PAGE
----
A new report released on Thursday by the Department of Health and Human Service’s Office of Inspector General found that the Trump administration had separated thousands of migrant children from their parents in the year leading up to its “zero tolerance” immigration policy.
The report also notes that none of those children were accounted for in the court ruling last year that ordered the administration to reunify separated families, according to Wired.
The report was triggered in part by a court ruling last June as part of a class-action lawsuit, Ms. L v. ICE, which ordered the government to identify and reunite children who had been separated from their parents by [the Department of Homeland Security] and were in [the Office of Refugee Resettlement’s] custody at that time. The order included an exception for parents who were deemed “unfit or present[ed] a danger to the child.” Around the same time, the public outcry over the Trump administration’s zero tolerance policy was mounting, adding to the inspector general’s decision to investigate the issue.
ORR provided a count of 2,654 children who were separated from their parents and in federal care last July — a number that fluctuated over time — but it only included children who were removed from families beginning with then-Attorney General Jeff Sessions’ “zero tolerance” policy.
According to the report, ORR staffers started informally tracking separations in 2016, enough to notice a spike in the number of separated children being referred to them by DHS in the summer of 2017, nearly a year before the zero-tolerance policy was introduced. The percentage of unaccompanied minors who’d been separated from their parents rose from .3 percent in 2016 to 3.7 percent in August of 2017. This runs counter to President Trump’s claims that President Obama “had the exact same policy.” In addition, these children were, according to an email reviewed by the inspector general, often very young and needed to be placed in specially licensed facilities, which sometimes resulted in a shortfall of available beds.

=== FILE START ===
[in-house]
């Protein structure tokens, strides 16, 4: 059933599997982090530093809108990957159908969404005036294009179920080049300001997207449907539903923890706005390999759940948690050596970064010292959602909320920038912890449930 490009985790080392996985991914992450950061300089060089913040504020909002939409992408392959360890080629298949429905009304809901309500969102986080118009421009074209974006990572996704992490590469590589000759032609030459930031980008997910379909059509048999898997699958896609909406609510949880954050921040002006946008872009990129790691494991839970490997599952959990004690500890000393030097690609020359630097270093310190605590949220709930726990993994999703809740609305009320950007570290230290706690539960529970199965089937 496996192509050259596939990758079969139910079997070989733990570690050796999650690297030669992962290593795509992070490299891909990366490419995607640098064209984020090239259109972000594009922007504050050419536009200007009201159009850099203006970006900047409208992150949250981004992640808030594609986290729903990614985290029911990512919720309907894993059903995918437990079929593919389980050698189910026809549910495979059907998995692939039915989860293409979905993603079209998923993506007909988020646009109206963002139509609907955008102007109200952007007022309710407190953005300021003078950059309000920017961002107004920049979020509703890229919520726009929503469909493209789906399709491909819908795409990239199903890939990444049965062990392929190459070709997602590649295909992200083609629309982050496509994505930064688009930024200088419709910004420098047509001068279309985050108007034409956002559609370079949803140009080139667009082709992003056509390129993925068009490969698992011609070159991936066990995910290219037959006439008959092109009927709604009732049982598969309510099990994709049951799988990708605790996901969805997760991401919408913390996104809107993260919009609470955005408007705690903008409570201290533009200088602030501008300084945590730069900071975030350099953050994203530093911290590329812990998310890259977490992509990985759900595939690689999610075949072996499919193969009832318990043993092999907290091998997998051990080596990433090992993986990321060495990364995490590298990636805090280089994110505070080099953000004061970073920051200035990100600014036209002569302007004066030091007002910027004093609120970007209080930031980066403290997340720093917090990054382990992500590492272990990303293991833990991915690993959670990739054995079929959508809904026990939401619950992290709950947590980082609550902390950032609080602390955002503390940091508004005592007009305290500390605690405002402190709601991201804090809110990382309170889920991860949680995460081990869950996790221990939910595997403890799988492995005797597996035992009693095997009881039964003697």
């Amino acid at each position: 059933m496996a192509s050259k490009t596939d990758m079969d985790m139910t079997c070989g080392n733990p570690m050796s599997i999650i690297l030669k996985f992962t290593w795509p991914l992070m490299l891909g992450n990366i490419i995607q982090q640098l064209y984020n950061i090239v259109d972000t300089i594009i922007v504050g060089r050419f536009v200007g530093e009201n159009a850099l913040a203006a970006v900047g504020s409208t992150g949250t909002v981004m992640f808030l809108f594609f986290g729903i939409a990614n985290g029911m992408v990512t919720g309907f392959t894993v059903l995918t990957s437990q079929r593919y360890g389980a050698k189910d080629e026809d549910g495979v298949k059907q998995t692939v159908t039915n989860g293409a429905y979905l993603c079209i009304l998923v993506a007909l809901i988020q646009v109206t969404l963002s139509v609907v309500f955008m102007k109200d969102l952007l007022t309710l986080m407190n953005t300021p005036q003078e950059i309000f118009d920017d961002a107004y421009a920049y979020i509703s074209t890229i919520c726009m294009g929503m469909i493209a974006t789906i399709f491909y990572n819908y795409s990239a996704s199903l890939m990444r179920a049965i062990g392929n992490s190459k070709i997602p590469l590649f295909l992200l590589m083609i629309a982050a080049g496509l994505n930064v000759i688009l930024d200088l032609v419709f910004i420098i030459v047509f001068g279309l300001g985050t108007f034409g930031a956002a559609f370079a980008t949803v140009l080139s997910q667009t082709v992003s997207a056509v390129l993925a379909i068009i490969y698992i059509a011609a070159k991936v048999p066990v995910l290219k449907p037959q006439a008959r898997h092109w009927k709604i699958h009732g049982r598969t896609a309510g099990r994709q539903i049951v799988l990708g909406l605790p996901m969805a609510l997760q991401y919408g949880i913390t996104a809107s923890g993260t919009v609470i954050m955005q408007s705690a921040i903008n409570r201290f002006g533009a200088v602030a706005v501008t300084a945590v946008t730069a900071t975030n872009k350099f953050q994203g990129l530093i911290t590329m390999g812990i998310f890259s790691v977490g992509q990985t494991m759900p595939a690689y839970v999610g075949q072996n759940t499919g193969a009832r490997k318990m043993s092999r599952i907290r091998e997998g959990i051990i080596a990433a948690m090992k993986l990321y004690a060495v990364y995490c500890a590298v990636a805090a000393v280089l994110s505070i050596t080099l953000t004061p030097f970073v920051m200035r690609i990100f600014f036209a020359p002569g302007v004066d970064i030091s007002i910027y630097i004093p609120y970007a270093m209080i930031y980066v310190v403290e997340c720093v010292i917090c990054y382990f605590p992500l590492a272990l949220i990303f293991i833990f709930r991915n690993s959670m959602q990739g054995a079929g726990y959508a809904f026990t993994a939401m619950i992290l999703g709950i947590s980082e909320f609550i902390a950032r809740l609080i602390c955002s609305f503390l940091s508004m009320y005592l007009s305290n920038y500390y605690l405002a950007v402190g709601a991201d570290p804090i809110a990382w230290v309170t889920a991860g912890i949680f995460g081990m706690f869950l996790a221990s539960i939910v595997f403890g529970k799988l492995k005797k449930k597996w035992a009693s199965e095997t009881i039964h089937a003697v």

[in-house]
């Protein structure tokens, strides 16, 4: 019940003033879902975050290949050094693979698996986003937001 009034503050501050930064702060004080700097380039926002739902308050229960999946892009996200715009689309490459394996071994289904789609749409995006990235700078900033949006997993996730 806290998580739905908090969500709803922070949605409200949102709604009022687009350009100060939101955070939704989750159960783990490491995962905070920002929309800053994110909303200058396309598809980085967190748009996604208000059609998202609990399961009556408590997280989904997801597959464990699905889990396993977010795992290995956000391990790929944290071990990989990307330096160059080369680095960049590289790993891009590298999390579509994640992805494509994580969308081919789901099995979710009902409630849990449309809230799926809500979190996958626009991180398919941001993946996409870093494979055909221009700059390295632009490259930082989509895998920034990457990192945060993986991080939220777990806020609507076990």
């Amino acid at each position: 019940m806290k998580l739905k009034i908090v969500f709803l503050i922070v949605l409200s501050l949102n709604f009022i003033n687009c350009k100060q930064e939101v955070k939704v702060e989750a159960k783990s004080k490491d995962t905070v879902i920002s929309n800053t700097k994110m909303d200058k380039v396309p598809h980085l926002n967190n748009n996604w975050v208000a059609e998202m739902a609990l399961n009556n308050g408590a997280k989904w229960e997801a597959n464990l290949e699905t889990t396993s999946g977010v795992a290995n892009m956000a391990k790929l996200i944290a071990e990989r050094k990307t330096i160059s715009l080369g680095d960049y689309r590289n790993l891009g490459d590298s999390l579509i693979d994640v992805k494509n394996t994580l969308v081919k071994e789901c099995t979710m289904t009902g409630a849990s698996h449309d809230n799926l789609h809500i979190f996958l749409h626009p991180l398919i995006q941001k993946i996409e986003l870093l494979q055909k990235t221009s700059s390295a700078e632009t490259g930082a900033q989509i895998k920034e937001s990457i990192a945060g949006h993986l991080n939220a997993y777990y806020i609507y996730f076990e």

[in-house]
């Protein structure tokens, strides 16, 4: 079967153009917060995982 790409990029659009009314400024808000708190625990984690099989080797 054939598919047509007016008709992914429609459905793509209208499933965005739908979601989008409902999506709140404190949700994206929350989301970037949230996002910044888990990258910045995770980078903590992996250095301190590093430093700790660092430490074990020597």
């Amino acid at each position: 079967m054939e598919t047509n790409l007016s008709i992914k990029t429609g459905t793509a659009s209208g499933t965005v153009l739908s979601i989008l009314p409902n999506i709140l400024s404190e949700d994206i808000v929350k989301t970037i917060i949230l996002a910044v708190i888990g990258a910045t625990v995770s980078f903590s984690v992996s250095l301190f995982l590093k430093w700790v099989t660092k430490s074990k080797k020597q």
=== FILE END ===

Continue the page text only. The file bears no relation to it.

And yet, the court in Ms. L v. ICE didn’t require the government to count any of these children as qualifying for family reunification, the report says. That means that the estimated thousands of children who were sent to and released from ORR custody before the court case have gone unaccounted for in this national conversation. The report also notes there is no fixed legal definition for what constitutes "separated children," making it too easy for kids to fall through the cracks.
Lynn Johnson, the assistant secretary of the Administration for Children and Families, said in response to the OIG report that the agency "generally agrees with OIG's findings" regarding the number of children to whom the court order applies; however, Johnson disputes that ORR bears any responsibility in tracking or reuniting the thousands of children separated prior to the court order.
"Even if ORR were to invest a substantial part of its limited resources in a count of prior DHS separations, the count would not fulfill any current operational needs or enable HHS to provide any form of relief to discharged children," Johnson writes.